How to Calculate the Value of a Stock With the Dividend Payout Ratio

A low dividend payout ratio means the company is saving money for the future.

A low dividend payout ratio means the company is saving money for the future.

As a company's shareholder, you are a partial owner of the company and are entitled to a share of its annual profits. These distributions to shareholders are called dividend payments. When a company makes a profit for the year, it doesn't pay everything out to its shareholders. Some money is kept in the company for future growth. The dividend payout ratio is a simple calculation that shows what percentage of a company's income goes to its shareholders. This calculation lets you calculate whether a company meets your investment goals or if you need to take your money elsewhere.

Step 1

Read through your company's financial statements for its earnings per share and dividend per share payment over the past year. This information will be listed on the income statement.

Step 2

Divide the dividend payment by the earnings per share to calculate the dividend payout ratio. If a company earned $1 per share and paid out a dividend of $0.50, the dividend payout ratio is 0.50/1 = 0.50.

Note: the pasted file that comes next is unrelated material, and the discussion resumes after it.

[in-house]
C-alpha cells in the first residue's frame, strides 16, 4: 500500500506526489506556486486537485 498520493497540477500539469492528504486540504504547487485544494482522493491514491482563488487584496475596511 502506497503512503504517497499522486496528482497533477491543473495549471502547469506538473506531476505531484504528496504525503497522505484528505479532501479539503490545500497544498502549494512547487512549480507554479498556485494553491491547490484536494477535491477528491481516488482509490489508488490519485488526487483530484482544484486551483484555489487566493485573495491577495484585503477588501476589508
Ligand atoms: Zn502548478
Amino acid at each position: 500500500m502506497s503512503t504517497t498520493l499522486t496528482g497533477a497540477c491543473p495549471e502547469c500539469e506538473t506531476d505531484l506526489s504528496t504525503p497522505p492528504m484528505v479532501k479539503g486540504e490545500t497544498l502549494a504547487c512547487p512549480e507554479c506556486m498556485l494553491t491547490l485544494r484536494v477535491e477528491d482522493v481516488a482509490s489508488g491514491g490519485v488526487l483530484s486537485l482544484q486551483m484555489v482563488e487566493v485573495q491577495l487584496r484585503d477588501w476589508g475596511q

Step 3

Multiply your dividend payout ratio by 100 to see what percentage of earnings are being paid out as a dividend. If the dividend payout ratio is 0.50, the percentage of earnings being paid out is 0.50x100 = 50 percent. The company is paying out half of its earnings to shareholders and keeping half in the business.

Step 4

Compare the dividend percentage to your investment goals to measure the value of the stock. A ratio of 40 percent to 60 percent is standard and gives a balance between growth and income. If you want as much income as possible, you want a percentage over 60 percent. If you you high stock growth, you want a percentage below 40.

About the Author

David Rodeck has been writing professionally since 2011. He specializes in insurance, investment management and retirement planning for various websites. He graduated with a Bachelor of Science in economics from McGill University.

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